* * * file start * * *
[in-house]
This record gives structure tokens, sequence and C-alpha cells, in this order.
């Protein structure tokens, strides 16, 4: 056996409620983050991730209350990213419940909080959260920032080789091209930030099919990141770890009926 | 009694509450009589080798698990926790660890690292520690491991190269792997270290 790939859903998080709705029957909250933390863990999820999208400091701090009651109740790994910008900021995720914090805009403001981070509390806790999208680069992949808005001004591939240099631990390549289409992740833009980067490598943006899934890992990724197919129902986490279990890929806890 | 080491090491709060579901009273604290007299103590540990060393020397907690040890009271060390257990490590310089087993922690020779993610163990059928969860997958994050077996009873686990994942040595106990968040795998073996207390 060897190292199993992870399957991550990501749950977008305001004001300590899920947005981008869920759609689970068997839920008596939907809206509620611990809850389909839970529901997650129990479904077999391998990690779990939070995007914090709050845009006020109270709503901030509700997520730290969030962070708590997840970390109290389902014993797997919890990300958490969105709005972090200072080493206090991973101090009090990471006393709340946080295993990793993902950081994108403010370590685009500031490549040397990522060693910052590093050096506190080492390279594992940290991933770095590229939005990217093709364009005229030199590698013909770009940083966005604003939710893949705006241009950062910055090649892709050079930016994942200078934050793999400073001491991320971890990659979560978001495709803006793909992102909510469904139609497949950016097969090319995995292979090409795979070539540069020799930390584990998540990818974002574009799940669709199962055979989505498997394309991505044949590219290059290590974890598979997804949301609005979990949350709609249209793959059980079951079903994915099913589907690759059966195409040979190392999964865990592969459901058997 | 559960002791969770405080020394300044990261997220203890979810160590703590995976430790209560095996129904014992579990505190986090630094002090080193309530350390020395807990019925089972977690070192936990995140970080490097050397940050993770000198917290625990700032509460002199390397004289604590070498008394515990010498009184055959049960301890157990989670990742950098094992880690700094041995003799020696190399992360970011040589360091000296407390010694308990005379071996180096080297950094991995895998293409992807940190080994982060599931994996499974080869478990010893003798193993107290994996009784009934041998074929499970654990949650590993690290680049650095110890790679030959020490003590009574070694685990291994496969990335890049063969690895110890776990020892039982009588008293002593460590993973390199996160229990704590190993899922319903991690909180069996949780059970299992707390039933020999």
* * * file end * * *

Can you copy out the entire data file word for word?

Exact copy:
[in-house]
This record gives structure tokens, sequence and C-alpha cells, in this order.
């Protein structure tokens, strides 16, 4: 056996409620983050991730209350990213419940909080959260920032080789091209930030099919990141770890009926 | 009694509450009589080798698990926790660890690292520690491991190269792997270290 790939859903998080709705029957909250933390863990999820999208400091701090009651109740790994910008900021995720914090805009403001981070509390806790999208680069992949808005001004591939240099631990390549289409992740833009980067490598943006899934890992990724197919129902986490279990890929806890 | 080491090491709060579901009273604290007299103590540990060393020397907690040890009271060390257990490590310089087993922690020779993610163990059928969860997958994050077996009873686990994942040595106990968040795998073996207390 060897190292199993992870399957991550990501749950977008305001004001300590899920947005981008869920759609689970068997839920008596939907809206509620611990809850389909839970529901997650129990479904077999391998990690779990939070995007914090709050845009006020109270709503901030509700997520730290969030962070708590997840970390109290389902014993797997919890990300958490969105709005972090200072080493206090991973101090009090990471006393709340946080295993990793993902950081994108403010370590685009500031490549040397990522060693910052590093050096506190080492390279594992940290991933770095590229939005990217093709364009005229030199590698013909770009940083966005604003939710893949705006241009950062910055090649892709050079930016994942200078934050793999400073001491991320971890990659979560978001495709803006793909992102909510469904139609497949950016097969090319995995292979090409795979070539540069020799930390584990998540990818974002574009799940669709199962055979989505498997394309991505044949590219290059290590974890598979997804949301609005979990949350709609249209793959059980079951079903994915099913589907690759059966195409040979190392999964865990592969459901058997 | 559960002791969770405080020394300044990261997220203890979810160590703590995976430790209560095996129904014992579990505190986090630094002090080193309530350390020395807990019925089972977690070192936990995140970080490097050397940050993770000198917290625990700032509460002199390397004289604590070498008394515990010498009184055959049960301890157990989670990742950098094992880690700094041995003799020696190399992360970011040589360091000296407390010694308990005379071996180096080297950094991995895998293409992807940190080994982060599931994996499974080869478990010893003798193993107290994996009784009934041998074929499970654990949650590993690290680049650095110890790679030959020490003590009574070694685990291994496969990335890049063969690895110890776990020892039982009588008293002593460590993973390199996160229990704590190993899922319903991690909180069996949780059970299992707390039933020999």